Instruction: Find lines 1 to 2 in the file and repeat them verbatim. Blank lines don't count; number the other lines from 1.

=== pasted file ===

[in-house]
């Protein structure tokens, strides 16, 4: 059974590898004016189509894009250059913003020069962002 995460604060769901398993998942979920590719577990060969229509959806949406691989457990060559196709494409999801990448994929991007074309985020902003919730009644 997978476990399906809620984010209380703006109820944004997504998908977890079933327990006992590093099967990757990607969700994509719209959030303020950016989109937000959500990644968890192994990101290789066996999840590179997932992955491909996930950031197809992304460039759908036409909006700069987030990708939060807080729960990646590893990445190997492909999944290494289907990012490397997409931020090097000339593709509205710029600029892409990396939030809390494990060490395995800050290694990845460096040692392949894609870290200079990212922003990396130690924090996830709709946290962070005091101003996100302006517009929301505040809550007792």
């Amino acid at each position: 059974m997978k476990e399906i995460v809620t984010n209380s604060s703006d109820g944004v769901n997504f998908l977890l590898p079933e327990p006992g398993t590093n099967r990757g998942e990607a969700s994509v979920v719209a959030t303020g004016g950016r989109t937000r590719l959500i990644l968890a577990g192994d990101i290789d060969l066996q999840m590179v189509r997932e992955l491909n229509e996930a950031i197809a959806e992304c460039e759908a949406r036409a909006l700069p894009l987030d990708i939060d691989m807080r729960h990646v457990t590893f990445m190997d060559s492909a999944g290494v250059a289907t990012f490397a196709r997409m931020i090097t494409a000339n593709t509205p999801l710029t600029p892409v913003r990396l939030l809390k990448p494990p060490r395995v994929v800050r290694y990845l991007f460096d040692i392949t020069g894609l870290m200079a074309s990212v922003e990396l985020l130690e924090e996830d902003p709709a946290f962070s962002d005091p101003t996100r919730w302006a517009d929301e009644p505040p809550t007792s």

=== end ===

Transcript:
[in-house]
């Protein structure tokens, strides 16, 4: 059974590898004016189509894009250059913003020069962002 995460604060769901398993998942979920590719577990060969229509959806949406691989457990060559196709494409999801990448994929991007074309985020902003919730009644 997978476990399906809620984010209380703006109820944004997504998908977890079933327990006992590093099967990757990607969700994509719209959030303020950016989109937000959500990644968890192994990101290789066996999840590179997932992955491909996930950031197809992304460039759908036409909006700069987030990708939060807080729960990646590893990445190997492909999944290494289907990012490397997409931020090097000339593709509205710029600029892409990396939030809390494990060490395995800050290694990845460096040692392949894609870290200079990212922003990396130690924090996830709709946290962070005091101003996100302006517009929301505040809550007792």